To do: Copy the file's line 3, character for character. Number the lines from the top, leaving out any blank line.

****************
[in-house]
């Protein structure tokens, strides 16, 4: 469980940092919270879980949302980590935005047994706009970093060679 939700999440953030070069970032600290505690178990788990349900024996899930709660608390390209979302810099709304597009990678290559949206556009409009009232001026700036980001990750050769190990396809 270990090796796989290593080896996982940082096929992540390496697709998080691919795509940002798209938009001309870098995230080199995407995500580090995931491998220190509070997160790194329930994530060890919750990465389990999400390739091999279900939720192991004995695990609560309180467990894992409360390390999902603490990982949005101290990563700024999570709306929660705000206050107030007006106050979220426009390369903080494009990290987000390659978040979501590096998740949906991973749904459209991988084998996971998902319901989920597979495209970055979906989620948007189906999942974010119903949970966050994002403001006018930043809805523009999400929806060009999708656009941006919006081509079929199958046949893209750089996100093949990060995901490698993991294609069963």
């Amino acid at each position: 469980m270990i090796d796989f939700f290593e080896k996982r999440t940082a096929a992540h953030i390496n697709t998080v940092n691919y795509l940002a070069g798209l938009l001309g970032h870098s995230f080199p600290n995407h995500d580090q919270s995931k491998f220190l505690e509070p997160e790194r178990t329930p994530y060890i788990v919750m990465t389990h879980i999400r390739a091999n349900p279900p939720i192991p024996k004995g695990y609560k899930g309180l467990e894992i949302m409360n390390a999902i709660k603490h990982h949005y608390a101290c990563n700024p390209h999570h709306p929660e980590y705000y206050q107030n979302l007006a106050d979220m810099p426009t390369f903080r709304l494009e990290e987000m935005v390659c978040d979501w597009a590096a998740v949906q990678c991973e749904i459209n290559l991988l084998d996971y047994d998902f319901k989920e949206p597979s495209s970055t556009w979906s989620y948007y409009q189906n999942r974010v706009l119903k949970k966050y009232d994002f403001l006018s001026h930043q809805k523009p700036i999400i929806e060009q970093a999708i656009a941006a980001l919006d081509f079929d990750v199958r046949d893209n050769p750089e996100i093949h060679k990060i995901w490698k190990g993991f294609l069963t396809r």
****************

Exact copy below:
């Amino acid at each position: 469980m270990i090796d796989f939700f290593e080896k996982r999440t940082a096929a992540h953030i390496n697709t998080v940092n691919y795509l940002a070069g798209l938009l001309g970032h870098s995230f080199p600290n995407h995500d580090q919270s995931k491998f220190l505690e509070p997160e790194r178990t329930p994530y060890i788990v919750m990465t389990h879980i999400r390739a091999n349900p279900p939720i192991p024996k004995g695990y609560k899930g309180l467990e894992i949302m409360n390390a999902i709660k603490h990982h949005y608390a101290c990563n700024p390209h999570h709306p929660e980590y705000y206050q107030n979302l007006a106050d979220m810099p426009t390369f903080r709304l494009e990290e987000m935005v390659c978040d979501w597009a590096a998740v949906q990678c991973e749904i459209n290559l991988l084998d996971y047994d998902f319901k989920e949206p597979s495209s970055t556009w979906s989620y948007y409009q189906n999942r974010v706009l119903k949970k966050y009232d994002f403001l006018s001026h930043q809805k523009p700036i999400i929806e060009q970093a999708i656009a941006a980001l919006d081509f079929d990750v199958r046949d893209n050769p750089e996100i093949h060679k990060i995901w490698k190990g993991f294609l069963t396809r």